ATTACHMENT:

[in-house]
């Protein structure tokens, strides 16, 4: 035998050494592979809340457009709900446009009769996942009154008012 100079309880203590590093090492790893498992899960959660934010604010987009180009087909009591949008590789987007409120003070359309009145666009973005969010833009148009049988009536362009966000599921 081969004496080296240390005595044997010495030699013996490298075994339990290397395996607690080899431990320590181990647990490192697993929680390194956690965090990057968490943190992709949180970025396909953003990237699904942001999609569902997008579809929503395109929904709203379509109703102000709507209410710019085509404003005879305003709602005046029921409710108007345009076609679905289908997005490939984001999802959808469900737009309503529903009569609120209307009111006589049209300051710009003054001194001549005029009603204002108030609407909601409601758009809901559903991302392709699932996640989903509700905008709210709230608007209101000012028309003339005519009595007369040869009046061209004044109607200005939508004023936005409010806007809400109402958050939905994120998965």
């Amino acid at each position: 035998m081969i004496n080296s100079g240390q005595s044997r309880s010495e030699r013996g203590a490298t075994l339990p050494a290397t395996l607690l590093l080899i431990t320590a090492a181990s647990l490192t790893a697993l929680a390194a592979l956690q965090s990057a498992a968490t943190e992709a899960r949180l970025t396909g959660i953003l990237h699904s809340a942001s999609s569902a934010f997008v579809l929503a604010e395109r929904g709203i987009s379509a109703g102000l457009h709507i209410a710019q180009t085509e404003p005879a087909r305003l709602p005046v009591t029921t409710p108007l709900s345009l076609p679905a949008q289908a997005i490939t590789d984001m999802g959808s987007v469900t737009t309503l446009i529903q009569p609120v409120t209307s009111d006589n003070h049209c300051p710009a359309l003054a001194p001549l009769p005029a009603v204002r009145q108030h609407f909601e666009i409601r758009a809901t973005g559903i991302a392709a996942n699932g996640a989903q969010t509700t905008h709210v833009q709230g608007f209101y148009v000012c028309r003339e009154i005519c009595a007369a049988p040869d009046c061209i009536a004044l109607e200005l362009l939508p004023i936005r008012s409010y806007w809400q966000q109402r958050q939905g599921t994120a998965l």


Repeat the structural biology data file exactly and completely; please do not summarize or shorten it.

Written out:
[in-house]
């Protein structure tokens, strides 16, 4: 035998050494592979809340457009709900446009009769996942009154008012 100079309880203590590093090492790893498992899960959660934010604010987009180009087909009591949008590789987007409120003070359309009145666009973005969010833009148009049988009536362009966000599921 081969004496080296240390005595044997010495030699013996490298075994339990290397395996607690080899431990320590181990647990490192697993929680390194956690965090990057968490943190992709949180970025396909953003990237699904942001999609569902997008579809929503395109929904709203379509109703102000709507209410710019085509404003005879305003709602005046029921409710108007345009076609679905289908997005490939984001999802959808469900737009309503529903009569609120209307009111006589049209300051710009003054001194001549005029009603204002108030609407909601409601758009809901559903991302392709699932996640989903509700905008709210709230608007209101000012028309003339005519009595007369040869009046061209004044109607200005939508004023936005409010806007809400109402958050939905994120998965």
């Amino acid at each position: 035998m081969i004496n080296s100079g240390q005595s044997r309880s010495e030699r013996g203590a490298t075994l339990p050494a290397t395996l607690l590093l080899i431990t320590a090492a181990s647990l490192t790893a697993l929680a390194a592979l956690q965090s990057a498992a968490t943190e992709a899960r949180l970025t396909g959660i953003l990237h699904s809340a942001s999609s569902a934010f997008v579809l929503a604010e395109r929904g709203i987009s379509a109703g102000l457009h709507i209410a710019q180009t085509e404003p005879a087909r305003l709602p005046v009591t029921t409710p108007l709900s345009l076609p679905a949008q289908a997005i490939t590789d984001m999802g959808s987007v469900t737009t309503l446009i529903q009569p609120v409120t209307s009111d006589n003070h049209c300051p710009a359309l003054a001194p001549l009769p005029a009603v204002r009145q108030h609407f909601e666009i409601r758009a809901t973005g559903i991302a392709a996942n699932g996640a989903q969010t509700t905008h709210v833009q709230g608007f209101y148009v000012c028309r003339e009154i005519c009595a007369a049988p040869d009046c061209i009536a004044l109607e200005l362009l939508p004023i936005r008012s409010y806007w809400q966000q109402r958050q939905g599921t994120a998965l």